differentiable on $(a, b)$ and $f'(a)=f'(b)$. Then there exists
$c\in (a, b)$ such that
$$
f'(c)=\frac{f(c)-f(a)}{c-a}.
$$
\end{theorem}
For instance, Trahan \cite{Trahan} extended Theorem 1.1 by replacing
the condition $ f'(a)=f'(b)$ with $ (f'(a)-m)(f'(b)-m)>0$, where
$ m=\frac{f(b)-f(a)}{b-a}$. Moreover, Meyers \cite{Meyers} proved in
the same condition, $ f'(a)=f'(b)$ that there exists $c\in (a, b)$ such that
$$
f'(c)=\frac{f(b)-f(c)}{b-c}.
$$
Riedel and Sahoo \cite{Riedel-Sahoo} removed the boundary assumption
on the derivatives and proved the following
\begin{theorem} \label{thm1.2}
Let $f:[a, b]\to\mathbb{R}$ be a differentiable on $[a, b]$.
Then, there exists a point $c\in (a, b)$ such that
$$
f(c)-f(a)=(c-a)f'(c)-\frac{1}{2}\cdot\frac{f'(b)-f'(a)}{b-a}(c-a)^2.
$$
\end{theorem}
Moreover, Theorems 1.1 and 1.2 were used in \cite{Das-Riedel-Sahoo}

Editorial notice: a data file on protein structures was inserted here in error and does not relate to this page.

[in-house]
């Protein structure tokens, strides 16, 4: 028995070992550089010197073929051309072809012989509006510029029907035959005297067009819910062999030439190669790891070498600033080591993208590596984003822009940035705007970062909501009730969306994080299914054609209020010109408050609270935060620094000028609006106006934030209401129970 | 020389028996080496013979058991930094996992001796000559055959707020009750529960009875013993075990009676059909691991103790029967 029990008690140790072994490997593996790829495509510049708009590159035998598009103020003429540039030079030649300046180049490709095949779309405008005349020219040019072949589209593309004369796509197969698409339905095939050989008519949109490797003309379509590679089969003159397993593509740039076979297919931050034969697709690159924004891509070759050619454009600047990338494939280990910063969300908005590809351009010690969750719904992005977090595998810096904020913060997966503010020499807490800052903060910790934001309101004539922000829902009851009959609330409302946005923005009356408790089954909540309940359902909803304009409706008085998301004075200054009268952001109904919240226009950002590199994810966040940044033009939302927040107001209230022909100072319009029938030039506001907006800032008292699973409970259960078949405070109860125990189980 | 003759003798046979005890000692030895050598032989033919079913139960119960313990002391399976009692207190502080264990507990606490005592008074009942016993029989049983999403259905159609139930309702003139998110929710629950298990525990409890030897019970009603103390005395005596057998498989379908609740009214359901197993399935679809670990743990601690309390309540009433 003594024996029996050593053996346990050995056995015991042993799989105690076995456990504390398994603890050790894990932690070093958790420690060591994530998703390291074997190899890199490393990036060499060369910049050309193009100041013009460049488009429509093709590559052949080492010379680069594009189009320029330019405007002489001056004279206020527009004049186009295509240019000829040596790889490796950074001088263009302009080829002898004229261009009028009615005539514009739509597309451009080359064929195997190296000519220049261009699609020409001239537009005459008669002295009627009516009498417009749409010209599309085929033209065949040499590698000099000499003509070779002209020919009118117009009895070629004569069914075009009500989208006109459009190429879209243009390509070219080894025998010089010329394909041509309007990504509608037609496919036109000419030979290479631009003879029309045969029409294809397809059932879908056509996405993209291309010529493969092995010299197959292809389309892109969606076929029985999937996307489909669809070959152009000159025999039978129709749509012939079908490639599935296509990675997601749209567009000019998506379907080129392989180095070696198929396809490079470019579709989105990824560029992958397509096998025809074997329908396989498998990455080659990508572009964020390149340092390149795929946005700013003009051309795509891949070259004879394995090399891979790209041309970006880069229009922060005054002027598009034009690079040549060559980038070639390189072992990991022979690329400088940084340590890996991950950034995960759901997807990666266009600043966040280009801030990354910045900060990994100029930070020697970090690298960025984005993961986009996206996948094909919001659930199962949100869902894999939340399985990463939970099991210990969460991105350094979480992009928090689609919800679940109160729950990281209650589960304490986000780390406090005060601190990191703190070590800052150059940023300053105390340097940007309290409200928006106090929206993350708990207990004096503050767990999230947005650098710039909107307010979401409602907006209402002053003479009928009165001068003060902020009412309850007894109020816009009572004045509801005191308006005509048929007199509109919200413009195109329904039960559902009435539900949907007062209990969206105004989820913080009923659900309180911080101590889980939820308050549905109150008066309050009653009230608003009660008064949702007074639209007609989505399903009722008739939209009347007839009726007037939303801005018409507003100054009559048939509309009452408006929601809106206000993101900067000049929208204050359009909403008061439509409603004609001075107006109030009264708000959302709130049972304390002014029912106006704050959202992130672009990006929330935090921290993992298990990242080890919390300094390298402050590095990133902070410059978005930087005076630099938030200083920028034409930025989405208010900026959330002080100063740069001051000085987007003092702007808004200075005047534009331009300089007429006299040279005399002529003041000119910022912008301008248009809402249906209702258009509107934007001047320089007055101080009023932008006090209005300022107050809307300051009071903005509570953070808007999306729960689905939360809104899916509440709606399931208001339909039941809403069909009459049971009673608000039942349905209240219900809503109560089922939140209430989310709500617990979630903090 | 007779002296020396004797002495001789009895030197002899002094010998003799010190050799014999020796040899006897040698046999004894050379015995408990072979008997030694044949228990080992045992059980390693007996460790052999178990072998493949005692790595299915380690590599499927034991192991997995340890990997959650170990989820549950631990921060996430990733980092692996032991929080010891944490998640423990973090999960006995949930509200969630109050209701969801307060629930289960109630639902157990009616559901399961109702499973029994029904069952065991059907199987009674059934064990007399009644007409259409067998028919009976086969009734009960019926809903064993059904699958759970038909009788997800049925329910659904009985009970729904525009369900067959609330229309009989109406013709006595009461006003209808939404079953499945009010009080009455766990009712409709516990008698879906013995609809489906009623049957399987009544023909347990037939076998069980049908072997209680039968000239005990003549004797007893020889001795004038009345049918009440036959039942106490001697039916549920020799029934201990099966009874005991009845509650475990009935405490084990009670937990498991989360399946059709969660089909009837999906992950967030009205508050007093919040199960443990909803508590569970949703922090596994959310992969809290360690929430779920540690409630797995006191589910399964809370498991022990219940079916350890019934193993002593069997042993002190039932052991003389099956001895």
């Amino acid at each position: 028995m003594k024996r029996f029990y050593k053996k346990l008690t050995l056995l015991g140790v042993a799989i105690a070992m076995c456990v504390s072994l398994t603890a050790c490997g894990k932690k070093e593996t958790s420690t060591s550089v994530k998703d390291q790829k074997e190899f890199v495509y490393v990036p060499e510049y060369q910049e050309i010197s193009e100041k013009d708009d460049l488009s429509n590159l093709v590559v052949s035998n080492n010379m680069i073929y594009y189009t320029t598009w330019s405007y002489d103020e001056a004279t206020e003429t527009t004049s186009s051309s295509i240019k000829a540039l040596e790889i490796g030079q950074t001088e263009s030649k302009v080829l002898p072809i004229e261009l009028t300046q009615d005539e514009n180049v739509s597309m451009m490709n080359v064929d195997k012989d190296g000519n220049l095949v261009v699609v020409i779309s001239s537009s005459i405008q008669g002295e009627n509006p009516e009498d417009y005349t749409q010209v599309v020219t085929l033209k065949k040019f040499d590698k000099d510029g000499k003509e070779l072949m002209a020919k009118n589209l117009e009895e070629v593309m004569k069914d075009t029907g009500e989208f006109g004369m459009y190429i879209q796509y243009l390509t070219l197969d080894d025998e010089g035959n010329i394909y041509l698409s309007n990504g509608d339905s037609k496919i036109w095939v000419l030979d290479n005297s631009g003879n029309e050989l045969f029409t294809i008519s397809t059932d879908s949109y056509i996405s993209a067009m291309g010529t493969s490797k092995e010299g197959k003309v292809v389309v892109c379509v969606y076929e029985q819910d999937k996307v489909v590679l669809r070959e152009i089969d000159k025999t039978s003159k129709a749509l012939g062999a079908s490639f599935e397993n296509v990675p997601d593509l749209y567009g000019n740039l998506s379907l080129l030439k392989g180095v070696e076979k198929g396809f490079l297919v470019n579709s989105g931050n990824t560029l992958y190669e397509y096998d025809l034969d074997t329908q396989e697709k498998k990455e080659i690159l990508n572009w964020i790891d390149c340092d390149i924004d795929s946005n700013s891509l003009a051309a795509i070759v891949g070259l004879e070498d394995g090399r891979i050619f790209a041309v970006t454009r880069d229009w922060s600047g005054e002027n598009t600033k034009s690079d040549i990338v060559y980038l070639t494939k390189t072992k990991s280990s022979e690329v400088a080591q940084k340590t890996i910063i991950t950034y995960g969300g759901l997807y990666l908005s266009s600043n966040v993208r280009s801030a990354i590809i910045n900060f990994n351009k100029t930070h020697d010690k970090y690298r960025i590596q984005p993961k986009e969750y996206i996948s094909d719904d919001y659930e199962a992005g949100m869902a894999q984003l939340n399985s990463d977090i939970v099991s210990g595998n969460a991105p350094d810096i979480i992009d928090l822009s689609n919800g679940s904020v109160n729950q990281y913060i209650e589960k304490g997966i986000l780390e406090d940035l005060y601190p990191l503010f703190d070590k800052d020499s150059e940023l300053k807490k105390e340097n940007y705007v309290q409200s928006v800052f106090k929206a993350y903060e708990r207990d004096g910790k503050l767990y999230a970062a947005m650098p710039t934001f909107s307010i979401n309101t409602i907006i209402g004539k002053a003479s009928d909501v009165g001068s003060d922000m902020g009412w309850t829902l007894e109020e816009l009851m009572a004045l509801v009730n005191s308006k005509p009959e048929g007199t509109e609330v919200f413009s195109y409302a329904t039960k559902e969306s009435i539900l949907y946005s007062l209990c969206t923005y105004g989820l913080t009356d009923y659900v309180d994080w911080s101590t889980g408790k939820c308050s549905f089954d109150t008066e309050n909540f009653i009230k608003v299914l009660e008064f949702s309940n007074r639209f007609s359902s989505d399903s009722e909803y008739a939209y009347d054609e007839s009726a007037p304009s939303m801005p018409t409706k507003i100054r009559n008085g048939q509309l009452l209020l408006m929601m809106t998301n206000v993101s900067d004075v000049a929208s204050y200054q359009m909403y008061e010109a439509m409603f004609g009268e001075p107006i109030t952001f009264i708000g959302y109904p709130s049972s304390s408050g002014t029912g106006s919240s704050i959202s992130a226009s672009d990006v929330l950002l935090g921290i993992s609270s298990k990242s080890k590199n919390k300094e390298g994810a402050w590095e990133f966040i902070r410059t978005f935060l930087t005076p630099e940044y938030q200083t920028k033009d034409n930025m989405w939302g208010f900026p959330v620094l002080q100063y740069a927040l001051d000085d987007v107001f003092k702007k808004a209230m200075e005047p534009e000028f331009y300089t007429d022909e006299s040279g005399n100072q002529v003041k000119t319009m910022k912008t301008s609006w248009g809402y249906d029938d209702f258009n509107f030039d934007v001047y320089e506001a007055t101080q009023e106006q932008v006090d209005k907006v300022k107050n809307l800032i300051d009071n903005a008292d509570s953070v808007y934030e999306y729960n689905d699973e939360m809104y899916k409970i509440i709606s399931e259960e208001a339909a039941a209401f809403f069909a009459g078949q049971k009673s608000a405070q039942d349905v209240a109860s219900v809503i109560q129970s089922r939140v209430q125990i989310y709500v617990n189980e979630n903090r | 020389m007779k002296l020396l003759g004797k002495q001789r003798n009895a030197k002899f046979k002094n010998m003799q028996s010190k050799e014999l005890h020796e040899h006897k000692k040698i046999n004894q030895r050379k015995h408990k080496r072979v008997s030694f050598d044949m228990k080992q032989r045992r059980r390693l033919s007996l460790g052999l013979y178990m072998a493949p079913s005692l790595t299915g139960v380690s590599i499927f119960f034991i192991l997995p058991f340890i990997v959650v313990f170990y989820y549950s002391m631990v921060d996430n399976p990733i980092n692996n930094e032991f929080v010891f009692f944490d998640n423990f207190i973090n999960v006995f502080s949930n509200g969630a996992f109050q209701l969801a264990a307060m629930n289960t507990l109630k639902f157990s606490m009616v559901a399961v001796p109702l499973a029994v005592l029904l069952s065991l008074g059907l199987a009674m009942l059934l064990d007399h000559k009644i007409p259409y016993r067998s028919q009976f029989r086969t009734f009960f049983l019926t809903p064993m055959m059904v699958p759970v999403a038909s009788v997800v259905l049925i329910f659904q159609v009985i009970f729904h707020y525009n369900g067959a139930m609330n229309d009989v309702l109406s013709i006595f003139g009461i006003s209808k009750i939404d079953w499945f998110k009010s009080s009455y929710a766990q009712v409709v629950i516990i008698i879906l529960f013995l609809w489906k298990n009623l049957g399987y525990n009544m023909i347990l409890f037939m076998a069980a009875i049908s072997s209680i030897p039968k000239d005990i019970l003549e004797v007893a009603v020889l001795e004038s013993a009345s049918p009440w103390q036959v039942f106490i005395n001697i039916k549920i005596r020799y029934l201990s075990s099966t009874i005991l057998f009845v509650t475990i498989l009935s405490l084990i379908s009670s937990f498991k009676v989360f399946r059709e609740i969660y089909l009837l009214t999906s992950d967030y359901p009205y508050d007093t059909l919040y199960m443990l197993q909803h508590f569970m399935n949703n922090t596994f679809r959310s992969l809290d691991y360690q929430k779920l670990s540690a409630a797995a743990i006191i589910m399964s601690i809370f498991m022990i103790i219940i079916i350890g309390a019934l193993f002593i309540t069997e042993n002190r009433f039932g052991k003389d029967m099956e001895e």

and \cite{Lee-Xu-Ye} in proving Hyers-Ulam stability results
for Flett's and Sahoo-Riedel's points. Another results of Flett-type
appears also in \cite{Radulescu-Radulescu},
\begin{theorem} \label{thm1.3}
If $f:[a, b]\to\mathbb{R}$ is a twice differentiable function such
that $f''(a)=f''(b)$, then there exists $c\in (a, b)$ such that
$$
f(c)-f(a)=(c-a)f'(c)-\frac{(c-a)^2}{2}f''(c).
$$
\end{theorem}
Theorems 1.1 and 1.3 have been generalized by Pawlikowska \cite{Pawlikowska}.
Moreover, Molnarova \cite{Molnarova} gave a new proof for the generalized
Flett mean value theorem of Pawlikowska using only Theorem 1.1.
Furthermore, Molnarova establishes a Trahan-type condition in the general case.
For more details, see \cite{Molnarova}. We also point out other contributions
in this direction in
\cite{Abel-Ivan-Riedel, Cakmak-Tiryaki, Das-Riedel-Sahoo, Lee-Xu-Ye, Lupu-Lupu2}.
In \cite{Gologan-Lupu} it is proved that a Volterra operator has
at least one zero in the space of functions having the integral equal
to zero without assuming differentiability of the function.
The same problem is also discussed in \cite{Mingarelli-Pacheco-Plaza}
in the setting of $C^1$ positive functions with nonnegative derivative.
More exactly, in \cite{Mingarelli-Pacheco-Plaza} it is showed that for
$ f, g$ real-valued continuous functions on $[0,1]$, the problem
$$
\int_0^1f(x)dx\int_0^c\phi(x)g(x)dx=\int_0^1g(x)dx\int_0^c\phi(x)f(x)dx,